Five good questionsI was recently coaching someone who had a staff member leave their position. Instead of immediately looking for someone to fill the empty position, he took the opportunity to think through more clearly what was actually needed. These were the five questions I used to help him process that.

  1. What do you want to accomplish?
  2. What is already working?
  3. What is missing?
  4. What resources are already in place?
  5. What skills are needed to make that contribution?

These questions helped him shape a ministry position that was a bit different than the one that had just opened up. In this case, the leader recognized based on questions 1 and 2 that certain things had already been accomplished by the person who left the position: When people in the church were ready to commit to a volunteer ministry position, some great systems were now already in place.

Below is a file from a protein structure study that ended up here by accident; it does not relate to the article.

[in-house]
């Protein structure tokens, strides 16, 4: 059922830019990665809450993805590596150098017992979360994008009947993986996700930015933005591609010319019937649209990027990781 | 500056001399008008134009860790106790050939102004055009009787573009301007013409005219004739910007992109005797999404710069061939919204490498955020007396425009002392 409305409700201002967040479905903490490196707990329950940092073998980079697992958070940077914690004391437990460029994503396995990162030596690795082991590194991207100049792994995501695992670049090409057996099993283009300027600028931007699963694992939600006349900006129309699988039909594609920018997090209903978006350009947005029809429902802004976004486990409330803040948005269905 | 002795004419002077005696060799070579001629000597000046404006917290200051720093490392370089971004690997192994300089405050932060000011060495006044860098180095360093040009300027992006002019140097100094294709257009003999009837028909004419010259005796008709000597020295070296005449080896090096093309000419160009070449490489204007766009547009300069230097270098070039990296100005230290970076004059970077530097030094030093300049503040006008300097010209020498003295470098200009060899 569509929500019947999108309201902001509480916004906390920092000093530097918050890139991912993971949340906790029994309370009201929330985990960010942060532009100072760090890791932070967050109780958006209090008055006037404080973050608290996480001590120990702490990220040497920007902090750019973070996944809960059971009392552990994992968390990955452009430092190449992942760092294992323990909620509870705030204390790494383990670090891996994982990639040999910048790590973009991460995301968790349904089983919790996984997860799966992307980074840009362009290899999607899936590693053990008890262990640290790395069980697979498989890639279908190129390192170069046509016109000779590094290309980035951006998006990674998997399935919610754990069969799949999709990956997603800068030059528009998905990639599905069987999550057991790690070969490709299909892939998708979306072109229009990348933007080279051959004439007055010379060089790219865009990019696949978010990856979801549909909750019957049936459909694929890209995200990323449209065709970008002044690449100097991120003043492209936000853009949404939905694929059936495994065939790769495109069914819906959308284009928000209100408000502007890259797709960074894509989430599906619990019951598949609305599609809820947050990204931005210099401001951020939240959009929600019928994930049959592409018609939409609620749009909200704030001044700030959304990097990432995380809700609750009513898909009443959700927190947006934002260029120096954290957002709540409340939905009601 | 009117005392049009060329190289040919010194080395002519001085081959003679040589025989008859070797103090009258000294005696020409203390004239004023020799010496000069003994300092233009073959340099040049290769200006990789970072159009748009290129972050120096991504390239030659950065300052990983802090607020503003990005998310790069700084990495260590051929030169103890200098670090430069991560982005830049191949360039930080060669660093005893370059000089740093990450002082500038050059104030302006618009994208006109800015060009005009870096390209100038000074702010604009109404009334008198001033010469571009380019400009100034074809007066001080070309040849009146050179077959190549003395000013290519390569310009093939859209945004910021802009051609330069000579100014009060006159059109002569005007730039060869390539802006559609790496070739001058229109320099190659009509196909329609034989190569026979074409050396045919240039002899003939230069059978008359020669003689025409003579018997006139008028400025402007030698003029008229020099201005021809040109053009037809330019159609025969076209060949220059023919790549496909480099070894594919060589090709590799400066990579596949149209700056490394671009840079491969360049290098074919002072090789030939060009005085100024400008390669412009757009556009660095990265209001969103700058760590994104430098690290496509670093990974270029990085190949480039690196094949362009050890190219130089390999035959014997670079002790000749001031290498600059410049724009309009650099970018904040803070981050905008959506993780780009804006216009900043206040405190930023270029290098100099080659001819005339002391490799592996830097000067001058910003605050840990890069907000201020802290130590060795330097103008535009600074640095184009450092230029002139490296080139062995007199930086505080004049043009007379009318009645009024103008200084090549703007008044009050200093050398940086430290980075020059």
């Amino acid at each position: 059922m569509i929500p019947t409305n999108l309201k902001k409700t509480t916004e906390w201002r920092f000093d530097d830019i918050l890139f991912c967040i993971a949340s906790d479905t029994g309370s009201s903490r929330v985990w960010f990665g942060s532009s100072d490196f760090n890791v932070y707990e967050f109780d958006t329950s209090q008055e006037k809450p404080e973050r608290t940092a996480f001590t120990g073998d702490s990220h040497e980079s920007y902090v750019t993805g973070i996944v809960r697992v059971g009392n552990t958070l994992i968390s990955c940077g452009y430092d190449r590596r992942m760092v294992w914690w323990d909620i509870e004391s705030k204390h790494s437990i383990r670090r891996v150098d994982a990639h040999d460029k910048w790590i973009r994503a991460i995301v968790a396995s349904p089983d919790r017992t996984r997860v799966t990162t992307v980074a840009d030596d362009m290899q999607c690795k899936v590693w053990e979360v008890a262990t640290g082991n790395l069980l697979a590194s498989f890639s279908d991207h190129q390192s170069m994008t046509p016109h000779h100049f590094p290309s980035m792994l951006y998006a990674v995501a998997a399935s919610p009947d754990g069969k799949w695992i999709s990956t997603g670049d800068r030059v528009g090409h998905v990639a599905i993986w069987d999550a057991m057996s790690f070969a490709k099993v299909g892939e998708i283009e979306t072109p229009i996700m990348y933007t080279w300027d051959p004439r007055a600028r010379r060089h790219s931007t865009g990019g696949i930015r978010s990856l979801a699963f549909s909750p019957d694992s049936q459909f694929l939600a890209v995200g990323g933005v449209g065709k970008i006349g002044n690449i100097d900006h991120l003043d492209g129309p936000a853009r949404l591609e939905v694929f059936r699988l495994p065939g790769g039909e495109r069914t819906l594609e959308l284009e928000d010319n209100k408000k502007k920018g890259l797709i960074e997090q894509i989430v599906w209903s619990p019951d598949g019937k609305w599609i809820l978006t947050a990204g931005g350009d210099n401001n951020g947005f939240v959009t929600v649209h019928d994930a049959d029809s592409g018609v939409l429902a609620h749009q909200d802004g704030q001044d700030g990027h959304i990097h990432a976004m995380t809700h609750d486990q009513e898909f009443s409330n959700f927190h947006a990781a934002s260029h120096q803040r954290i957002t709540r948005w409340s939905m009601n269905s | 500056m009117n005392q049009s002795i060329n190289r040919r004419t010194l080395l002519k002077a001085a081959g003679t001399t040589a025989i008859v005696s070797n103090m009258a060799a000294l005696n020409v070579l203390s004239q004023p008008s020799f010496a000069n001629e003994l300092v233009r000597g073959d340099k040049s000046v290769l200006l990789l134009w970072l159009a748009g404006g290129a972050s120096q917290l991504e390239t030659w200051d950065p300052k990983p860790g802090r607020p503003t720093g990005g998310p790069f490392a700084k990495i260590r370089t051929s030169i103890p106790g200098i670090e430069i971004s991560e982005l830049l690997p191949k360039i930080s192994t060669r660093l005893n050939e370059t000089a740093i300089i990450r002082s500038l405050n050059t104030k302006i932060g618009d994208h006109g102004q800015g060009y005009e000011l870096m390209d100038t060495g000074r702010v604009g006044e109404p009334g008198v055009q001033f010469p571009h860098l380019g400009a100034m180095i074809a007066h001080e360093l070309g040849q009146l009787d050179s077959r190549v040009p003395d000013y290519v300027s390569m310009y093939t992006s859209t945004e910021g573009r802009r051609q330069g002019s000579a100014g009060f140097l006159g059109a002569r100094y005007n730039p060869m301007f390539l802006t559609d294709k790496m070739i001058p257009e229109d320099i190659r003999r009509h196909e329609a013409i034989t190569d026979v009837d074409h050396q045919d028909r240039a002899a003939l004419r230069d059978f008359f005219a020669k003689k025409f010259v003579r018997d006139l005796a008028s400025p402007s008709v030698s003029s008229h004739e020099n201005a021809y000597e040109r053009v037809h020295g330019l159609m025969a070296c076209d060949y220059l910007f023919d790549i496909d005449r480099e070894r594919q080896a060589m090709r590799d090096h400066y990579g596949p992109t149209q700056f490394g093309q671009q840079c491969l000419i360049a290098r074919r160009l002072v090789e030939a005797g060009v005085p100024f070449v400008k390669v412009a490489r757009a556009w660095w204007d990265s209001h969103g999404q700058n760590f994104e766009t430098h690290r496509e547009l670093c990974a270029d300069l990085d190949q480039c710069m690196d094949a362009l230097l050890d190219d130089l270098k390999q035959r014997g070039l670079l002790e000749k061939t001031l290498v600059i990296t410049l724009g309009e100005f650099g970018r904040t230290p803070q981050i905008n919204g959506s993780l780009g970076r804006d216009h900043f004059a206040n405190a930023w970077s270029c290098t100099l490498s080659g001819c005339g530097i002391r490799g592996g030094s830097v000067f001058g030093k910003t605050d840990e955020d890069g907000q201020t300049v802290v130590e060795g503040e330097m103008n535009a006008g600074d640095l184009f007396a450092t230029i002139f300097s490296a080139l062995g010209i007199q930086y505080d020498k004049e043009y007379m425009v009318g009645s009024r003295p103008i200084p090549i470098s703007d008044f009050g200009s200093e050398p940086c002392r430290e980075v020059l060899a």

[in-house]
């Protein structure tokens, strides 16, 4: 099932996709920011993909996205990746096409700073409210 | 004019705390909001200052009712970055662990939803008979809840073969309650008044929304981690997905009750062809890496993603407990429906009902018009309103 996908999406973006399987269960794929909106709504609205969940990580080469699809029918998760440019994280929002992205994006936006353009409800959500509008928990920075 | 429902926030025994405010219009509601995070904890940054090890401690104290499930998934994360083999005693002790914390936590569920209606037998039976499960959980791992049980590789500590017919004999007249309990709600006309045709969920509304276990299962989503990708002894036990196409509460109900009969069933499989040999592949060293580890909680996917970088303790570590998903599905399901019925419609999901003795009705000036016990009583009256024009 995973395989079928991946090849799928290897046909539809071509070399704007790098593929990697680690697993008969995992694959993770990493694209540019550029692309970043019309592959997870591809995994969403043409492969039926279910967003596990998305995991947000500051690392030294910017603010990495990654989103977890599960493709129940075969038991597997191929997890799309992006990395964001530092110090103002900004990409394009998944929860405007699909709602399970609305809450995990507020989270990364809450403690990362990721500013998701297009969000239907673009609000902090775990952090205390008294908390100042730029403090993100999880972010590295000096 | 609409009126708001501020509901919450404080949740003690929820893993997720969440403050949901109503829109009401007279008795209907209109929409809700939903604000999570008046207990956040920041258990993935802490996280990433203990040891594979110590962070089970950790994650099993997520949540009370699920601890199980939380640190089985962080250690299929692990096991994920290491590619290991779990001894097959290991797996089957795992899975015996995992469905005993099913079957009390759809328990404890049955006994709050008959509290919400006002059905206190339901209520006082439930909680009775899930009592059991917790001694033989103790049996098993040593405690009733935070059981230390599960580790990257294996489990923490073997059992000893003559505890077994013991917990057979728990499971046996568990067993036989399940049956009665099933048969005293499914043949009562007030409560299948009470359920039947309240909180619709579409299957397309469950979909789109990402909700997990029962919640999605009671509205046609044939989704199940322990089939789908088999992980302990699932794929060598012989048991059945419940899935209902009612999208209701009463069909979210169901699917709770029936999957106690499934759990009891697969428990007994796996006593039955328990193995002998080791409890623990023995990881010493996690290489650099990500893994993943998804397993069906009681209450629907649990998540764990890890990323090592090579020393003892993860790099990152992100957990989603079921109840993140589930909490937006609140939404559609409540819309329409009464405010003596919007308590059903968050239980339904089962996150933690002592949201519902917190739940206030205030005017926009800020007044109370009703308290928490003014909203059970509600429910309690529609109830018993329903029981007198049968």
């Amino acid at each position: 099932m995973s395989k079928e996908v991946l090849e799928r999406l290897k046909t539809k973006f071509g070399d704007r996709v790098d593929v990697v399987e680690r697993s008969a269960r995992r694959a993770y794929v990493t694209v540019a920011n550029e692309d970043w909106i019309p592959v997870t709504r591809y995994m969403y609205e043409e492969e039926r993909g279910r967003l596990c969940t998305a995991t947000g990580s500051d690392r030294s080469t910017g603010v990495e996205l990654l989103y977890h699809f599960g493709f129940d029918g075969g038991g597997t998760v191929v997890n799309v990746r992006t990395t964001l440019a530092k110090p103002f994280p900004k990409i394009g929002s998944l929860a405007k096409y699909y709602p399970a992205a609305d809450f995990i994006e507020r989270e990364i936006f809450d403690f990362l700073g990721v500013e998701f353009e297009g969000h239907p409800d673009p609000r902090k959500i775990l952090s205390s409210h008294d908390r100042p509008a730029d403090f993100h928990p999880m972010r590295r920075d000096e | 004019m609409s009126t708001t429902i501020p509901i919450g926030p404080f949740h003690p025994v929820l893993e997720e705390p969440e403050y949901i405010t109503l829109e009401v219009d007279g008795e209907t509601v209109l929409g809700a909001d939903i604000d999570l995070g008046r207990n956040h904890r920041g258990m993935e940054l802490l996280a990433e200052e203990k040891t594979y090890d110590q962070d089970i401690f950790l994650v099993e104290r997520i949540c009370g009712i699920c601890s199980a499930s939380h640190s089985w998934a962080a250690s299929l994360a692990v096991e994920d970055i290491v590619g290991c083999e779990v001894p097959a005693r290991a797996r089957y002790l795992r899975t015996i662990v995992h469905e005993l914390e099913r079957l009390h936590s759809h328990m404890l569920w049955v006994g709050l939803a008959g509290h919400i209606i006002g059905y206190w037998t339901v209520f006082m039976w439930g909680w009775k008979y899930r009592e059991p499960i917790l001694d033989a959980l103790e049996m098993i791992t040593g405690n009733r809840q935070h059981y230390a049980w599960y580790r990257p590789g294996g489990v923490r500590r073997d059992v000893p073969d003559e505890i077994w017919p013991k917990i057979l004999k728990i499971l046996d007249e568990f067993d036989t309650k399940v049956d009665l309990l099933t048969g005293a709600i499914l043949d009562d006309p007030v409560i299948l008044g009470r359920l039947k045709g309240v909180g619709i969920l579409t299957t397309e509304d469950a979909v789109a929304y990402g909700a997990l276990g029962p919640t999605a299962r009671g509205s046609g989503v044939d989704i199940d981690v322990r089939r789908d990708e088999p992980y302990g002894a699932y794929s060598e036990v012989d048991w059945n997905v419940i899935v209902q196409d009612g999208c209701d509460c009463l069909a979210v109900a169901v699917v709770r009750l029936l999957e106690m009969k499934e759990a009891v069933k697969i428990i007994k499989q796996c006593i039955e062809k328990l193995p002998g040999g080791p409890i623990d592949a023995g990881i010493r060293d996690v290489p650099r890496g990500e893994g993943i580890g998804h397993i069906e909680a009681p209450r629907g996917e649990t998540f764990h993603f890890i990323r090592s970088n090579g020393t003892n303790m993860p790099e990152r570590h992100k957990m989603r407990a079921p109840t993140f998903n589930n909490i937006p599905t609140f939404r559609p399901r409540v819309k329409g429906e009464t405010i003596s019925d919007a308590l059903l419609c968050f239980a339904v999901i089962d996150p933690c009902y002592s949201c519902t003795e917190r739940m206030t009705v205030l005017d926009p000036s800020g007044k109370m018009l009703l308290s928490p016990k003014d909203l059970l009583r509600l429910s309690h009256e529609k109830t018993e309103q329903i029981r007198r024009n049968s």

However, question 3 highlighted a gap: they needed some additional focus between when someone indicated initial interest and a commitment to engage… ways to help people process that decision. That insight helped sharpen what they were trying accomplish in this new position.

Then I asked what resources are already in place in terms of helping people cross that bridge. In light of what’s in place and what’s missing, what skills are needed to make that contribution? The questions are exactly linear, but there is a progression.

These kinds of opportunities allow you not just the chance to shape one position, but to make adjustments to other areas of the organization as well.